The Disturbing Pseudo-Intellectualism of China's Xi Jinping


The day before the opening ceremony of the 2014 Winter Olympics in Sochi, President Xi gave an interview with Russian television, in which he remarked on one of his hobbies: reading.

“Reading has become my way of life,” he reflected. “I read a lot of Russian writers, such as Krylov, Pushkin, Gogol, Lermontov, Turgenev, Dostoevsky, Nekrasov, Chernyshevsky, Tolstoy, Chekhov, Sholokhov; there are many wonderful chapters and episodes I remember very clearly.”

The following month during a speech in Paris, Xi said:

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By reading Montesquieu, Voltaire, Rousseau, Diderot, Saint-Simon, Fourier and Sartre, I have deepened my understanding of how progress of the mind propels progress in society. By reading Montaigne, La Fontaine, Molière, Stendhal, Balzac, Hugo, Alexandre Dumas, George Sand, Flaubert, Alexandre Dumas, fils, Maupassant and Romain Rolland, I have better appreciated life with all its joys and sorrows.

Four months after this, on July 9, Secretary of State John Kerry visited Beijing where Xi delivered a speech and concluded by quoting a few lines from a poem by the American poet Marianne Moore.

Xi is clearly a lettered man, more thoroughly versed in literature than many literature majors I have met and probably more familiar with French, Russian, or American written works than most French, Russian, or American citizens. And he manages it all without so much as a puff of pretension. Two months ago, a President Obama lookalike shocked Cubans by ordering a mojito at a local bar, but when Xi visited Cuba he actually did exactly that, and as he relished his drink he recalled his favorite passages from The Old Man and the Sea. If you met him in a bar and didn’t know who he was, you’d probably find him charmingly approachable and endlessly fascinating.

Still, there’s something darkly amiss about Xi’s congenial intellectualism.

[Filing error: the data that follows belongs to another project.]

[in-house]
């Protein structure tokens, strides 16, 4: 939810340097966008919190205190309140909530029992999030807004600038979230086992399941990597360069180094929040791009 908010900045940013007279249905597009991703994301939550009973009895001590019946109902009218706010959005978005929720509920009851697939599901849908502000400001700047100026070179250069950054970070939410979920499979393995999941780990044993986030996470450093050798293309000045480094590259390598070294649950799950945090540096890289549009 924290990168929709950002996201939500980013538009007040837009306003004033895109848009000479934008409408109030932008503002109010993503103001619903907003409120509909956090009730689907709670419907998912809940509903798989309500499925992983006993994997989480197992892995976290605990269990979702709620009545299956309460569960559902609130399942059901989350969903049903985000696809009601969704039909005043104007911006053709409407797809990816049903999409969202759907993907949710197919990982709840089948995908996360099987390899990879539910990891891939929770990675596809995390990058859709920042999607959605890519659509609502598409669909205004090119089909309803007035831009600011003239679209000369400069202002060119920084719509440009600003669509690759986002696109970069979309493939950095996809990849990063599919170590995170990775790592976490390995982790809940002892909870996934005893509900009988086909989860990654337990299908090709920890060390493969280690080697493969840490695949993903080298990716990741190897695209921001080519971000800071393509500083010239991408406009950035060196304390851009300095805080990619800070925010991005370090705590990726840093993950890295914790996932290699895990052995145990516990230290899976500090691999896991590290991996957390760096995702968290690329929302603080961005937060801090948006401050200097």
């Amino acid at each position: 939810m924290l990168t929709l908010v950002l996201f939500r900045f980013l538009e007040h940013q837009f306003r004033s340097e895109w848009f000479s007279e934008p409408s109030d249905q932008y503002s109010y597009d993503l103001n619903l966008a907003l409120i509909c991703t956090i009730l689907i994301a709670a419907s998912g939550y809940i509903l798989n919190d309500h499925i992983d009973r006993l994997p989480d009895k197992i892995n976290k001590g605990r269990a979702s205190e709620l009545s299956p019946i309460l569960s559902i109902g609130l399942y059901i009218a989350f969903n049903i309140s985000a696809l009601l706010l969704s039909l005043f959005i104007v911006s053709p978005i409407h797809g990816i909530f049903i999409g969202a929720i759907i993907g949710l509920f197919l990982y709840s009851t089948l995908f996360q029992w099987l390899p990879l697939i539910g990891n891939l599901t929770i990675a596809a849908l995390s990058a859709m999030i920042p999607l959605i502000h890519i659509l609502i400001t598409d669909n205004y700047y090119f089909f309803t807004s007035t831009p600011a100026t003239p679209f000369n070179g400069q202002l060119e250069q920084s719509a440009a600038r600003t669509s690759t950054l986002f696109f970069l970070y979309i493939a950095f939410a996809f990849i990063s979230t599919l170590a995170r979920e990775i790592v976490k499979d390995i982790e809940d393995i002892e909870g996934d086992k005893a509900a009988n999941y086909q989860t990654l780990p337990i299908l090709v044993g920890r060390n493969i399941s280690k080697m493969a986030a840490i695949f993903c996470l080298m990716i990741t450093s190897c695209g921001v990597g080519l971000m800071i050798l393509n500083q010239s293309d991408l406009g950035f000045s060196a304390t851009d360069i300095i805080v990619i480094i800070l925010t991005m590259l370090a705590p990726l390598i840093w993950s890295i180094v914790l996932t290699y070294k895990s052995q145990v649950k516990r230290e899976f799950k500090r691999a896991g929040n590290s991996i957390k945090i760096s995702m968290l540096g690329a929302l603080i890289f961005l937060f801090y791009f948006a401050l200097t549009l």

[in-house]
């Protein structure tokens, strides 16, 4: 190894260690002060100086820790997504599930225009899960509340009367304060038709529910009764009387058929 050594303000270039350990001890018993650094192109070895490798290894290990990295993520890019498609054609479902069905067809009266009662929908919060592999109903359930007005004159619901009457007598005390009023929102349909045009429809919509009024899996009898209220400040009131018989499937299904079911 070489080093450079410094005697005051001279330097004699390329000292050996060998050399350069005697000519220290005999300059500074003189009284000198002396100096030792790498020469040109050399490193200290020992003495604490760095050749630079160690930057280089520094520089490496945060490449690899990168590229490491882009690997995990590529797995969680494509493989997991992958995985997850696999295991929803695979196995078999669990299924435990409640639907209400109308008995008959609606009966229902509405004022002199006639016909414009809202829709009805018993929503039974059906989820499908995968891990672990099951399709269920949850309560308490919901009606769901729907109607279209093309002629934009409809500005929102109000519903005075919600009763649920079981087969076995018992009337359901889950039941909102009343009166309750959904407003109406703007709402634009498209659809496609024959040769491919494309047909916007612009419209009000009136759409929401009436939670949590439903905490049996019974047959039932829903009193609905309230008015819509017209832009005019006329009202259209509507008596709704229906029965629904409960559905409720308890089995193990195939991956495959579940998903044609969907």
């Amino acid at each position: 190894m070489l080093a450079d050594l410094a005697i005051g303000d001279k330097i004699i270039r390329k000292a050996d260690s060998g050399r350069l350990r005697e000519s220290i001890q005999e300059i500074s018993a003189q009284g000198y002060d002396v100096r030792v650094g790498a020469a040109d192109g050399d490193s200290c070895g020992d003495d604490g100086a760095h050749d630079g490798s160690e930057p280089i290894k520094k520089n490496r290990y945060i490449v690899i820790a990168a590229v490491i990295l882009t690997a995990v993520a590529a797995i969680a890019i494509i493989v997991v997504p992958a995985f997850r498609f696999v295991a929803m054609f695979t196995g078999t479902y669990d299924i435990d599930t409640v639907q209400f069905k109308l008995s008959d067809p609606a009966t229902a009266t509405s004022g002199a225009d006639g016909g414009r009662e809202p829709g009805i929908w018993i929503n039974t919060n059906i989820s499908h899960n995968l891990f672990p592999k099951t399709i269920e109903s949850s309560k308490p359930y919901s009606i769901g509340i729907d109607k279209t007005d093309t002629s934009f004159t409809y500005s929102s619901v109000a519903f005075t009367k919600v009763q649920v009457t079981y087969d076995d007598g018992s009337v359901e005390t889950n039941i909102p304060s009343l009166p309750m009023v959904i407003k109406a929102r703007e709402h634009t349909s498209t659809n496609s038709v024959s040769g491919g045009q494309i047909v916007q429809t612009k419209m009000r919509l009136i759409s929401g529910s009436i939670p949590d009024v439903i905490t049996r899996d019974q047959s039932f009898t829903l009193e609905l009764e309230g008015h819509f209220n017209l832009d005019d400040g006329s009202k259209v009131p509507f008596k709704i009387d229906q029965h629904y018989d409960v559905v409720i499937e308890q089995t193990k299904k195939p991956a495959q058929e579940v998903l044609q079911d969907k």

At a symposium in Beijing last October, Xi said, “fine art works should be like sunshine from blue sky and breeze in spring that will inspire minds, warm hearts, cultivate taste, and clean up undesirable work styles.”

I have to think a man as well-read as Xi would be familiar with Supreme Court Justice Louis Brandeis’ famous remark, “sunlight is said to be the best of disinfectants,” particularly since President Obama delivered a speech with that very title in 2009. At the very least, I would hope even a pseudo-intellectual would be able to understand art cannot “inspire minds” or “cultivate taste” so long as the state is using it to “clean up undesirable work styles.”

According to the report, Xi also called for “life-like works […] to tell people […] what should be praised and what should be denied.” That is, works to promote patriotism and “foster correct viewpoints of history, nationality and culture.” One almost wonders if this is a joke. After all, censorship has in certain ways intensified under Xi. How life-like can art truly be if art is censored whenever it fails to foster “correct” viewpoints? Xi also added that the purpose of art is the “pursuit of the true, the good and the beautiful” and that the best art should “touch people, baptize their soul, and enable them to find beauty in nature, life and their minds.”

But how does a Chinese artist pursue truth when censorship is so pervasive? How are they to find beauty in nature when attempts to protect nature are silenced? And how should they find beauty in their minds when the expression of their thoughts is restricted?

“Chinese art will further develop only when we make foreign things serve China,” Xi added, “and bring Chinese and Western arts together via thorough understanding.” At the Paris speech, Xi also commented: “learning about French culture has also helped me better appreciate both Chinese culture and the profound nature and rich diversity of human civilizations.”

The sentiment is admirable, but I see no indication Xi’s extensive reading of Western literature has rendered any real understanding. If Xi were truly familiar with the subject, he would know the project of literature is incompatible with censorship. Yes, censorship exists in the West (the Catholic Church’s Index Librorum Prohibitorum is a notable example) but rather than help art “further develop” it has always been a plague upon it. The suggestion that literature should tell people what to praise or deny, as if it’s nothing more than Emily Post put to verse, is absurd.

I want to believe Xi is being sincere when he praises literature, but does he really understand, as he claimed to in France, “how progress of the mind propels progress in society?” He claims to have read George Bernard Shaw as well, whose works include this line (in the preface to Mrs. Warrens Profession): “the first condition of progress is the removal of censorship.”

Either Xi hasn’t gotten to that one yet, or he just doesn’t understand.

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